The Joropo music is a genre that originates from the plains of Colombia and Venezuela. Joropo is played in various styles and with different chord progressions. It’s a musical style that results very challenging to learn for most music pros.
To learn such musical genre, you would need to have first-hand knowledge provided by the Joropo musicians of the area, but nowadays, thanks to the advance of technology and the spread of knowledge through the internet, this genre has become widely available to the public.
Nowadays, musicians of all sorts play Joropo, it is a groove that you might not be aware of yet, but of importance in the Latin American music.
Watch Elias Tona showing how to play the Joropo with a Bass and talking about the baseline being in the second and third beat, which is quite a complicated count for beginners and enthusiast of the instrument:
Hear what musician Bobby Santana has to say about the influence of Joropo in music and how this genre has become more popular in the last decades:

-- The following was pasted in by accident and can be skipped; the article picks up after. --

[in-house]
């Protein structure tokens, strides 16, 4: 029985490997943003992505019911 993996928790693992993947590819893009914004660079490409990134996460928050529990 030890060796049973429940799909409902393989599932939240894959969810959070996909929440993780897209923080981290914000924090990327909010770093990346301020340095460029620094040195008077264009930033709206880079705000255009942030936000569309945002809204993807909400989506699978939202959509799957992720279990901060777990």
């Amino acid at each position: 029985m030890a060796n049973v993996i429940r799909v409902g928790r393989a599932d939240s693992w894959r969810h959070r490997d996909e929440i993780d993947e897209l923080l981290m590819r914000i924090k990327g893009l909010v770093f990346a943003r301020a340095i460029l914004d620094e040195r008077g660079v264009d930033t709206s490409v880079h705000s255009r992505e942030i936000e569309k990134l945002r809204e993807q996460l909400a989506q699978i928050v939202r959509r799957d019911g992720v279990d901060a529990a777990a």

Lastly, here’s a demonstration of a type of Joropo called “Periquera” made by the cuatro players and renowned musicians of C4 Trio:
Learn the sub-divisions of Joropo music
A genre can be described as a category for arts such as music or literature. This means that reggae can be considered a genre, flamenco, rock, and joropo. Within a genre, there are also sub-genres which are slight variations of the main category. For example, we can have jazz and bluegrass jazz….both within the same category, but slight variations of one another.
The Joropo is no different, we have multiple variations of Joropo, like the Joropo Llanero, or the Joropo Central. Each one of them with multiple variations on progressions, each one of them named with a particular name, like Pajarillo, Quirpa, Quitapesares, etc.
We will dive into them and learn these differences for the Joropo music, so be prepared to capture as much knowledge as possible!
Progressions of Joropo
In this course, we will explore some of the most common sub-genres of joropo. These sub-genres follow differences in progressions and sometimes in the style of play. It is always important to be able to recognize or distinguish between sub-genres and become familiar with the concept for when you move forward as musicians. We will also be able to see how previously learned notes and chords can be applied to playing this music. Along with this, we will also review some new notes and their chord families as we have done in previous courses.
- Dominant the Pajarillo progression with Joropo Llanero
- Master the elements of C Major
- Distinguish between different Joropo progressions
- Play the family of chords relating to A Minor